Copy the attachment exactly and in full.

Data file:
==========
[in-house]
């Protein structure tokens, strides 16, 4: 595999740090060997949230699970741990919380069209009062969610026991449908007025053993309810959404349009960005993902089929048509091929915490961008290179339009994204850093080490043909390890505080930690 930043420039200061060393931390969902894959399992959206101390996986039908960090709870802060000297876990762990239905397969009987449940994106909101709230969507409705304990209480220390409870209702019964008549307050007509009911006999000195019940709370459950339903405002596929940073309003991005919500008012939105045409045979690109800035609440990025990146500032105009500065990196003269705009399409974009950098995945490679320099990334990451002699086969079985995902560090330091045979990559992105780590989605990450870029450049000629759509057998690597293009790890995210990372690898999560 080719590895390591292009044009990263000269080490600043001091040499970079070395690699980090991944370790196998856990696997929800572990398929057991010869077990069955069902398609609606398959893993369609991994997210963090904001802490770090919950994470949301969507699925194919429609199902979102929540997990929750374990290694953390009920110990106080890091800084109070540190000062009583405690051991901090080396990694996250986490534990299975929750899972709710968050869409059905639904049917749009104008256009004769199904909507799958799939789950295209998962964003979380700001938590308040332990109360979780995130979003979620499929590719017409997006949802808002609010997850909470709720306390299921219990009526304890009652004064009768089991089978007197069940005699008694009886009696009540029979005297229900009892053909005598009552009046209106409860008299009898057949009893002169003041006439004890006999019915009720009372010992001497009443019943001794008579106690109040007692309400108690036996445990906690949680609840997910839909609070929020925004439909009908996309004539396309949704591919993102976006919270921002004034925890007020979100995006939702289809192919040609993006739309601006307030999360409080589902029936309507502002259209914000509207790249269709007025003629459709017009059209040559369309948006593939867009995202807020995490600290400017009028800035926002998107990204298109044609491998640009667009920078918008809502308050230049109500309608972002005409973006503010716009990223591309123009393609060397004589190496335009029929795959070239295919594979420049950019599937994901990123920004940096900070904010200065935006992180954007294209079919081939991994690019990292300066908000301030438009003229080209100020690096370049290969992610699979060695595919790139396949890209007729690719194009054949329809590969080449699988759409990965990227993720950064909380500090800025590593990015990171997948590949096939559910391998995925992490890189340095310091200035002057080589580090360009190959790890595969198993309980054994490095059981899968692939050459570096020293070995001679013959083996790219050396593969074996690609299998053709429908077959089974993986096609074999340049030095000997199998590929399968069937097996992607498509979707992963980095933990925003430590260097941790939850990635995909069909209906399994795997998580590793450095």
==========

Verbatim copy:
[in-house]
């Protein structure tokens, strides 16, 4: 595999740090060997949230699970741990919380069209009062969610026991449908007025053993309810959404349009960005993902089929048509091929915490961008290179339009994204850093080490043909390890505080930690 930043420039200061060393931390969902894959399992959206101390996986039908960090709870802060000297876990762990239905397969009987449940994106909101709230969507409705304990209480220390409870209702019964008549307050007509009911006999000195019940709370459950339903405002596929940073309003991005919500008012939105045409045979690109800035609440990025990146500032105009500065990196003269705009399409974009950098995945490679320099990334990451002699086969079985995902560090330091045979990559992105780590989605990450870029450049000629759509057998690597293009790890995210990372690898999560 080719590895390591292009044009990263000269080490600043001091040499970079070395690699980090991944370790196998856990696997929800572990398929057991010869077990069955069902398609609606398959893993369609991994997210963090904001802490770090919950994470949301969507699925194919429609199902979102929540997990929750374990290694953390009920110990106080890091800084109070540190000062009583405690051991901090080396990694996250986490534990299975929750899972709710968050869409059905639904049917749009104008256009004769199904909507799958799939789950295209998962964003979380700001938590308040332990109360979780995130979003979620499929590719017409997006949802808002609010997850909470709720306390299921219990009526304890009652004064009768089991089978007197069940005699008694009886009696009540029979005297229900009892053909005598009552009046209106409860008299009898057949009893002169003041006439004890006999019915009720009372010992001497009443019943001794008579106690109040007692309400108690036996445990906690949680609840997910839909609070929020925004439909009908996309004539396309949704591919993102976006919270921002004034925890007020979100995006939702289809192919040609993006739309601006307030999360409080589902029936309507502002259209914000509207790249269709007025003629459709017009059209040559369309948006593939867009995202807020995490600290400017009028800035926002998107990204298109044609491998640009667009920078918008809502308050230049109500309608972002005409973006503010716009990223591309123009393609060397004589190496335009029929795959070239295919594979420049950019599937994901990123920004940096900070904010200065935006992180954007294209079919081939991994690019990292300066908000301030438009003229080209100020690096370049290969992610699979060695595919790139396949890209007729690719194009054949329809590969080449699988759409990965990227993720950064909380500090800025590593990015990171997948590949096939559910391998995925992490890189340095310091200035002057080589580090360009190959790890595969198993309980054994490095059981899968692939050459570096020293070995001679013959083996790219050396593969074996690609299998053709429908077959089974993986096609074999340049030095000997199998590929399968069937097996992607498509979707992963980095933990925003430590260097941790939850990635995909069909209906399994795997998580590793450095």